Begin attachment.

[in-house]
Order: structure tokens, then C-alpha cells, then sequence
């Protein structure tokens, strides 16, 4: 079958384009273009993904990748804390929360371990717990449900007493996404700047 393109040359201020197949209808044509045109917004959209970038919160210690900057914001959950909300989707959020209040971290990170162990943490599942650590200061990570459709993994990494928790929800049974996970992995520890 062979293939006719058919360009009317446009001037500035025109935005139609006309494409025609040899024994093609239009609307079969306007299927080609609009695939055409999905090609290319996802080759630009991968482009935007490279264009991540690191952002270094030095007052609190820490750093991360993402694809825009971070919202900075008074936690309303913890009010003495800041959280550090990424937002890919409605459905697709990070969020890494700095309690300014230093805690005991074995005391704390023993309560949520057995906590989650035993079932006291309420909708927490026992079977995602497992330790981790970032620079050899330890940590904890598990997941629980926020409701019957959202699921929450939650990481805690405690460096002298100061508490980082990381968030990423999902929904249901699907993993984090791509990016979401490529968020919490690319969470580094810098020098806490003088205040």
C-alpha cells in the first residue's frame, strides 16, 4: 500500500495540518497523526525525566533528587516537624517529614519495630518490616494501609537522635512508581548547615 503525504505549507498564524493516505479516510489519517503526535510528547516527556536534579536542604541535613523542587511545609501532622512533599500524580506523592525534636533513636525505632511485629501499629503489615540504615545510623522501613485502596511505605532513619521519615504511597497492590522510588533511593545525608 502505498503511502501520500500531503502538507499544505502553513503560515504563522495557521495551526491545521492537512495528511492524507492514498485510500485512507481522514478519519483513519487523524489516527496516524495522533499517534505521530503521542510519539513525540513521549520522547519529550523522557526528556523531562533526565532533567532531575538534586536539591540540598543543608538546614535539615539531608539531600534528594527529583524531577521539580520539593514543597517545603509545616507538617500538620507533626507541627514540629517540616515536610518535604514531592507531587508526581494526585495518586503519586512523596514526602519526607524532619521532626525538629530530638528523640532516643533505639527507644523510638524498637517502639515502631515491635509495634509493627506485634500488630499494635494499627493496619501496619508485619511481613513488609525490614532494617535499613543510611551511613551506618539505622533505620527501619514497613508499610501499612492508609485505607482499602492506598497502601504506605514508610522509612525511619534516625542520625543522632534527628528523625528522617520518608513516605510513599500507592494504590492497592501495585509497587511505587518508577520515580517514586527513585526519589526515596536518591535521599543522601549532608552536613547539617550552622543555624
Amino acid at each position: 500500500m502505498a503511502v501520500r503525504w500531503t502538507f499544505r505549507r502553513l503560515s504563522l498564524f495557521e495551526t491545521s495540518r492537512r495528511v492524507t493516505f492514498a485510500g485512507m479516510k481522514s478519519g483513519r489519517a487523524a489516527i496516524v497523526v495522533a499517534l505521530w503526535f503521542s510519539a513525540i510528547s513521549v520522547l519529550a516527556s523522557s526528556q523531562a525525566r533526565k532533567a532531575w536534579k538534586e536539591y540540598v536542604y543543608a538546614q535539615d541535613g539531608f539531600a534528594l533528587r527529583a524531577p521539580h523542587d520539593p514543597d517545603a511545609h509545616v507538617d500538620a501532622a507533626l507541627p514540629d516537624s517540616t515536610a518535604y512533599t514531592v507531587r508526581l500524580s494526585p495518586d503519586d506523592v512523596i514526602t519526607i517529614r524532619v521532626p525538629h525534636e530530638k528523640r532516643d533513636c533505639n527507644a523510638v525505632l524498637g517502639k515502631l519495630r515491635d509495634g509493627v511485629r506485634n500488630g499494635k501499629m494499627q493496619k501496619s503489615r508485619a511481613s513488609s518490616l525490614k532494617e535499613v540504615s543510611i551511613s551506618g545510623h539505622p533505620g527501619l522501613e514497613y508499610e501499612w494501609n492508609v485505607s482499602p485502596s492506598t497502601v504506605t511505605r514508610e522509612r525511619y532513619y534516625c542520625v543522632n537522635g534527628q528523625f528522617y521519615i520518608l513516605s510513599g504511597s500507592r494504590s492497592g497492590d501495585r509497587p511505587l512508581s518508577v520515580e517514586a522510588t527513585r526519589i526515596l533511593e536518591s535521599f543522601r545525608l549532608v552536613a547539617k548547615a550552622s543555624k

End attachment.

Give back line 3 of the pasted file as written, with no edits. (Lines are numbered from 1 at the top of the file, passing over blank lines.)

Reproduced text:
């Protein structure tokens, strides 16, 4: 079958384009273009993904990748804390929360371990717990449900007493996404700047 393109040359201020197949209808044509045109917004959209970038919160210690900057914001959950909300989707959020209040971290990170162990943490599942650590200061990570459709993994990494928790929800049974996970992995520890 062979293939006719058919360009009317446009001037500035025109935005139609006309494409025609040899024994093609239009609307079969306007299927080609609009695939055409999905090609290319996802080759630009991968482009935007490279264009991540690191952002270094030095007052609190820490750093991360993402694809825009971070919202900075008074936690309303913890009010003495800041959280550090990424937002890919409605459905697709990070969020890494700095309690300014230093805690005991074995005391704390023993309560949520057995906590989650035993079932006291309420909708927490026992079977995602497992330790981790970032620079050899330890940590904890598990997941629980926020409701019957959202699921929450939650990481805690405690460096002298100061508490980082990381968030990423999902929904249901699907993993984090791509990016979401490529968020919490690319969470580094810098020098806490003088205040």